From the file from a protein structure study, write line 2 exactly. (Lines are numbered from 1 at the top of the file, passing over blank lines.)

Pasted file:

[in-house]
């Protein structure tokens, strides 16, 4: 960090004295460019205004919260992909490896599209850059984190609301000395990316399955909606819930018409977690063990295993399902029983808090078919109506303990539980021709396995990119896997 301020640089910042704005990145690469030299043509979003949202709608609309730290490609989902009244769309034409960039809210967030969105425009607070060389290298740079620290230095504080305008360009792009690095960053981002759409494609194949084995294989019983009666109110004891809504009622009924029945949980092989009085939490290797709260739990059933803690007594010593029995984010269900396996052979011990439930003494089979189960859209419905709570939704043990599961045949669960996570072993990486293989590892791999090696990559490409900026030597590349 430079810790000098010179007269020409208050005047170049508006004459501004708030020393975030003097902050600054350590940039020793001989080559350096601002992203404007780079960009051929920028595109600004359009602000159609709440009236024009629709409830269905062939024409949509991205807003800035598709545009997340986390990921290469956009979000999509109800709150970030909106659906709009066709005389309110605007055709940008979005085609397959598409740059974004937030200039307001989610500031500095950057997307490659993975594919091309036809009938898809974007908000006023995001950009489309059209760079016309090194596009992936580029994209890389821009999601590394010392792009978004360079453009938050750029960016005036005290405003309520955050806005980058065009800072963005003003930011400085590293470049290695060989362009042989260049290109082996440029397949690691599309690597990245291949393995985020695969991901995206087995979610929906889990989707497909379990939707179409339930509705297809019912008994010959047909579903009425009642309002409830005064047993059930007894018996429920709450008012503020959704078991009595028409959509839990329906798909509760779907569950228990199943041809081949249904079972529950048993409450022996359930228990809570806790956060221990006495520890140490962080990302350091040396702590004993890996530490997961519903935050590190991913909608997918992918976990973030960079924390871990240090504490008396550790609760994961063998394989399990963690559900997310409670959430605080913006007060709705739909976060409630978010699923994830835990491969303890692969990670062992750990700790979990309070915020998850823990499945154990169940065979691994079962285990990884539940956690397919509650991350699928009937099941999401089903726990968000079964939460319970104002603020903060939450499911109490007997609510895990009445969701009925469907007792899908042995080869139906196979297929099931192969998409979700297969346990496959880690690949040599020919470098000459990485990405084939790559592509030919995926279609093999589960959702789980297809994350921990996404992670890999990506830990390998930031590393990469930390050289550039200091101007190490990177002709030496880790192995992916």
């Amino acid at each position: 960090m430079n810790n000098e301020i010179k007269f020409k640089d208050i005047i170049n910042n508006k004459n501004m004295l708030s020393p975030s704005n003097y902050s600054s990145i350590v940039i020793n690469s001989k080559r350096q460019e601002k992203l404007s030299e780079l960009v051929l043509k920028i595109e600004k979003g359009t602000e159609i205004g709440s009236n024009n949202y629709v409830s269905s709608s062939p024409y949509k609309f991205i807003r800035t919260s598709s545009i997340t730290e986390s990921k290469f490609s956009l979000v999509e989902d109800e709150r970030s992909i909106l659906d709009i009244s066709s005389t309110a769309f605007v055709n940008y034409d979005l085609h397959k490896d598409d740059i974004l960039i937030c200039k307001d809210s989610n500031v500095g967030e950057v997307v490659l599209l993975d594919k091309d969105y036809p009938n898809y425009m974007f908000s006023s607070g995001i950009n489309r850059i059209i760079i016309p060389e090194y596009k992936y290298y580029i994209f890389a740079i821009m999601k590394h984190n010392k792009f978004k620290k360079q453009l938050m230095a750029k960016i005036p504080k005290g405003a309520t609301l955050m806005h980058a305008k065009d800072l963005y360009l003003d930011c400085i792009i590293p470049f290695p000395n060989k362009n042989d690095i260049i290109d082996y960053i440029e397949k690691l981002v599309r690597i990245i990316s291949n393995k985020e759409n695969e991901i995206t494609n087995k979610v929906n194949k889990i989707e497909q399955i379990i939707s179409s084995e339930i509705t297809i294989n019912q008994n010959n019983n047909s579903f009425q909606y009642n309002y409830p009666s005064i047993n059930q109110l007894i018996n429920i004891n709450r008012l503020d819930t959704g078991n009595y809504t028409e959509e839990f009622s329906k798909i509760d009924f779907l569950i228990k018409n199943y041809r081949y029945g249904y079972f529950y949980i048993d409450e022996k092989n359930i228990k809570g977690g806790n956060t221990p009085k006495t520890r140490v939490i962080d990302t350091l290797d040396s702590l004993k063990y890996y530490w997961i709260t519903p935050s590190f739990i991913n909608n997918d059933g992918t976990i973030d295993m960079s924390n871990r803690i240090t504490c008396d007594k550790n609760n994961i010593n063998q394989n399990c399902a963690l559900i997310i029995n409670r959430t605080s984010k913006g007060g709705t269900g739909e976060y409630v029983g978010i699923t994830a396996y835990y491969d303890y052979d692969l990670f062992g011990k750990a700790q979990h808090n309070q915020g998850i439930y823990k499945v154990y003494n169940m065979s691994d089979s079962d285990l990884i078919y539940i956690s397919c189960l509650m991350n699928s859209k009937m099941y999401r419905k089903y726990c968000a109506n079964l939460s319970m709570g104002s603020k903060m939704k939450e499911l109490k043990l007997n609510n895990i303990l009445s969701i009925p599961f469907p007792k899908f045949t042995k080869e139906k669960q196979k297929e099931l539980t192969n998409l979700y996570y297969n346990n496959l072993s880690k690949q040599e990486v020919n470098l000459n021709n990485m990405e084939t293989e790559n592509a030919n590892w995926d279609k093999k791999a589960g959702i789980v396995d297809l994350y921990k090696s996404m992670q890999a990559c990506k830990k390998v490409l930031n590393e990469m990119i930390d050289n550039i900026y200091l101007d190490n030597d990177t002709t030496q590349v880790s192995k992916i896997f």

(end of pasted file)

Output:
């Protein structure tokens, strides 16, 4: 960090004295460019205004919260992909490896599209850059984190609301000395990316399955909606819930018409977690063990295993399902029983808090078919109506303990539980021709396995990119896997 301020640089910042704005990145690469030299043509979003949202709608609309730290490609989902009244769309034409960039809210967030969105425009607070060389290298740079620290230095504080305008360009792009690095960053981002759409494609194949084995294989019983009666109110004891809504009622009924029945949980092989009085939490290797709260739990059933803690007594010593029995984010269900396996052979011990439930003494089979189960859209419905709570939704043990599961045949669960996570072993990486293989590892791999090696990559490409900026030597590349 430079810790000098010179007269020409208050005047170049508006004459501004708030020393975030003097902050600054350590940039020793001989080559350096601002992203404007780079960009051929920028595109600004359009602000159609709440009236024009629709409830269905062939024409949509991205807003800035598709545009997340986390990921290469956009979000999509109800709150970030909106659906709009066709005389309110605007055709940008979005085609397959598409740059974004937030200039307001989610500031500095950057997307490659993975594919091309036809009938898809974007908000006023995001950009489309059209760079016309090194596009992936580029994209890389821009999601590394010392792009978004360079453009938050750029960016005036005290405003309520955050806005980058065009800072963005003003930011400085590293470049290695060989362009042989260049290109082996440029397949690691599309690597990245291949393995985020695969991901995206087995979610929906889990989707497909379990939707179409339930509705297809019912008994010959047909579903009425009642309002409830005064047993059930007894018996429920709450008012503020959704078991009595028409959509839990329906798909509760779907569950228990199943041809081949249904079972529950048993409450022996359930228990809570806790956060221990006495520890140490962080990302350091040396702590004993890996530490997961519903935050590190991913909608997918992918976990973030960079924390871990240090504490008396550790609760994961063998394989399990963690559900997310409670959430605080913006007060709705739909976060409630978010699923994830835990491969303890692969990670062992750990700790979990309070915020998850823990499945154990169940065979691994079962285990990884539940956690397919509650991350699928009937099941999401089903726990968000079964939460319970104002603020903060939450499911109490007997609510895990009445969701009925469907007792899908042995080869139906196979297929099931192969998409979700297969346990496959880690690949040599020919470098000459990485990405084939790559592509030919995926279609093999589960959702789980297809994350921990996404992670890999990506830990390998930031590393990469930390050289550039200091101007190490990177002709030496880790192995992916």